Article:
National Geographic : 1899 Dec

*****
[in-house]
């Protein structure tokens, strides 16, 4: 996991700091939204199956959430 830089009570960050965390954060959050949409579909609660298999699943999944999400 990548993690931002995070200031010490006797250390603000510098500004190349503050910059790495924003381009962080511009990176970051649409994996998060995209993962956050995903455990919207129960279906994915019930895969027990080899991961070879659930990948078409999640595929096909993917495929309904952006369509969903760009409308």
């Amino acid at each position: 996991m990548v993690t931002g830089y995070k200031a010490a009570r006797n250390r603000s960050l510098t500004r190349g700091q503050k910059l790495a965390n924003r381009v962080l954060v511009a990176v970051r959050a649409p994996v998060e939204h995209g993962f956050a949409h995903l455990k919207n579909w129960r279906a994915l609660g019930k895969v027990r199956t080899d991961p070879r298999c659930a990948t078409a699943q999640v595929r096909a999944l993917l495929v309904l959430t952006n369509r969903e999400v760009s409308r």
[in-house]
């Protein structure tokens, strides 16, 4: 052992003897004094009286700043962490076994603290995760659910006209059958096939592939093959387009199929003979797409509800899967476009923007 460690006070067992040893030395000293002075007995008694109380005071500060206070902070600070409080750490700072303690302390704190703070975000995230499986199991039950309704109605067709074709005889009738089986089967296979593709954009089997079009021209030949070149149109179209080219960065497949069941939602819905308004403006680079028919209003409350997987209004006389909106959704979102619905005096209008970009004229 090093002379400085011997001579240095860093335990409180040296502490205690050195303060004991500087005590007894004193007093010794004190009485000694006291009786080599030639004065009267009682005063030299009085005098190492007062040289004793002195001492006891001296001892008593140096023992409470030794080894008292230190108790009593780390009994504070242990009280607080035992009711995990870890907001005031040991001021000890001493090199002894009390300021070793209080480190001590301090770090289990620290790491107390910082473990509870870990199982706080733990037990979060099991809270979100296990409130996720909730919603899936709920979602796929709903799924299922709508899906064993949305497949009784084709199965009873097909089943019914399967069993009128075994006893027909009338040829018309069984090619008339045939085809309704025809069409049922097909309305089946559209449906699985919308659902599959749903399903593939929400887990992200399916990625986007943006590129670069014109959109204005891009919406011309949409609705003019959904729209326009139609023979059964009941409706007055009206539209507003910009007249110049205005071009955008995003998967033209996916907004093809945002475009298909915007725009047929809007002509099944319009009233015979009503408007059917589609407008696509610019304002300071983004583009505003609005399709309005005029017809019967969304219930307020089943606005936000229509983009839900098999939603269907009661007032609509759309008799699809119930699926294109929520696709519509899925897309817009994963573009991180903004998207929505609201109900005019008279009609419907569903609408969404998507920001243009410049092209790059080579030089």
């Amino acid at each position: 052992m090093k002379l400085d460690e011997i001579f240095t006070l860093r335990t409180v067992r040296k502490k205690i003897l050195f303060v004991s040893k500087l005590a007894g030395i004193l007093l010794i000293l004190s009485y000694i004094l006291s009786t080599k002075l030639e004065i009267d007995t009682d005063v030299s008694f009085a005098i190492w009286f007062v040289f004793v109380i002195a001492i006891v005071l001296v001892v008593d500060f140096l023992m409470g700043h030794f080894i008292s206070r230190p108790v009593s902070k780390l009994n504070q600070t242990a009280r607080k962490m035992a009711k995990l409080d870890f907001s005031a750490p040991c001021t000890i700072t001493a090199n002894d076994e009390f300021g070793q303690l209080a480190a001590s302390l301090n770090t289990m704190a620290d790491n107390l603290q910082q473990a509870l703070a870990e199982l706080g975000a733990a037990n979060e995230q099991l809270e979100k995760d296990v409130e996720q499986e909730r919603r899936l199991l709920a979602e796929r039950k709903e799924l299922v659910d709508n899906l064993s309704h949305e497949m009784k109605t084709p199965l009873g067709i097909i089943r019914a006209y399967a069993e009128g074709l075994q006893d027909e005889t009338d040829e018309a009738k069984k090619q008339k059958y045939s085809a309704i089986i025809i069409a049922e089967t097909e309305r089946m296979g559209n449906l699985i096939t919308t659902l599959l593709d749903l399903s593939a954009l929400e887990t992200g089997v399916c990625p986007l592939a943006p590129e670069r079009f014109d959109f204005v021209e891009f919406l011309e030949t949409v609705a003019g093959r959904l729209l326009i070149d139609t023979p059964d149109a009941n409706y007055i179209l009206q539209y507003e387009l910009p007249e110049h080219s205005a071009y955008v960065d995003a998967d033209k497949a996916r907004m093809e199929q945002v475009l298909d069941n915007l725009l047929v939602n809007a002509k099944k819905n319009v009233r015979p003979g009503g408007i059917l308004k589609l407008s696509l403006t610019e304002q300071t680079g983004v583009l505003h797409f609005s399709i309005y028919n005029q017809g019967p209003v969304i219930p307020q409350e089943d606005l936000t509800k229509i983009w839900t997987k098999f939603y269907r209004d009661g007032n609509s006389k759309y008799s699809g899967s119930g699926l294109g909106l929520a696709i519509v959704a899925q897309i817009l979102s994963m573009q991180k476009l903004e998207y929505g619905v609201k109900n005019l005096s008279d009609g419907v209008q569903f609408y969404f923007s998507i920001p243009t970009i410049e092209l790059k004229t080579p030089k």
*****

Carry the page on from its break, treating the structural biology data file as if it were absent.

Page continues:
GEOGRAPHIC MISCELLANEA THE area under wheat in Argentina for 1898-'99, from which the crop was recently gathered, has been officially estimated at 6,150,319 acres. No official estimate of production has been received, but its aggregate amount has been put at 70,000,000 bushels. PLANS are being made for the construction of a tunnel under the Hooghly river at Calcutta. The river at this point is about 36 feet deep, and ac cording to one of the plans the tunnel will pass 12 feet beneath the bed of the river. The length of the tunnel proper will be 6,875 feet. THE construction of the Nicaragua canal would reduce by about two thirds the distance by water from New York to ,an Francisco. By the Cape Horn route the distance is 14,870 miles, by the Nicaragua route 4,946 miles; hence there would be a saving of 9,924 miles-about 26 days time. THEr construction of the trans-Alaskan military road, with which Capt. W. R. Abercrombie, commanding the Copper River exploring expedition, has been so prominently connected, is now completed through the Coast range of mountains into the Copper River valley. It is entirely free from glaciers, and is believed to be as cheap a piece of work as was ever under taken by the War Department in opening up a new country. A RUSSIAN author, according to Thelndependent, appears to have proved in a book recently published that Bering strait was not first discovered by Bering, who found the passage in 1728, but by Semen Deschnef, a Cossack, who was in Siberia from 1638 to 1659, and on his return to Mos cow reported the existence of the strait, which he had discovered while exploring the country adjoining it on the west. THE Tide Tables for 1900, issued by the U. S. Coast and Geodetic Sur vey, contain, for the first time, as a part of the annual tables, the pre dicted tides for St Michaels, Alaska, during the season of navigation. The times of slack current for each day of the year at Sergius narrows, Peril strait, Alaska, are also given. This is the first time full predictions of slack currents have been made and published for the localities. AN interesting article on the subject of Liverpool and its docks appears in a recent number of the Windsor Magazine. The docks, the most ex tensive in the world, occupy the north shore of the Mersey for nearly eight miles. Their total water area is 385 acres, affording over 25 miles of wharfage. The largest dock, the Alexandra, covers upward of 33 acres. The principal graving dock is 950 feet long and is the largest in the world. THE reports circulated in several western 'newspapers' during the past month of the breaking up of a tornado at Hennessey, Okl., by the dis charge of a cannon, has recalled to attention a " tornado breaker " pat ented by W. S. Blunt, C. E ., several years ago. The principle of this ma chine rested upon the theory that an explosive discharged into the midst of an approaching tornado would immediately dissipate the cloud. The Chief of the Weather Bureau emphatically states, however, that the dis charge of the most powerful cannon would be utterly inappreciable in its effect upon a tornado cloud, and that it is impossible for such clouds to be dissipated by any explosive that man may invent.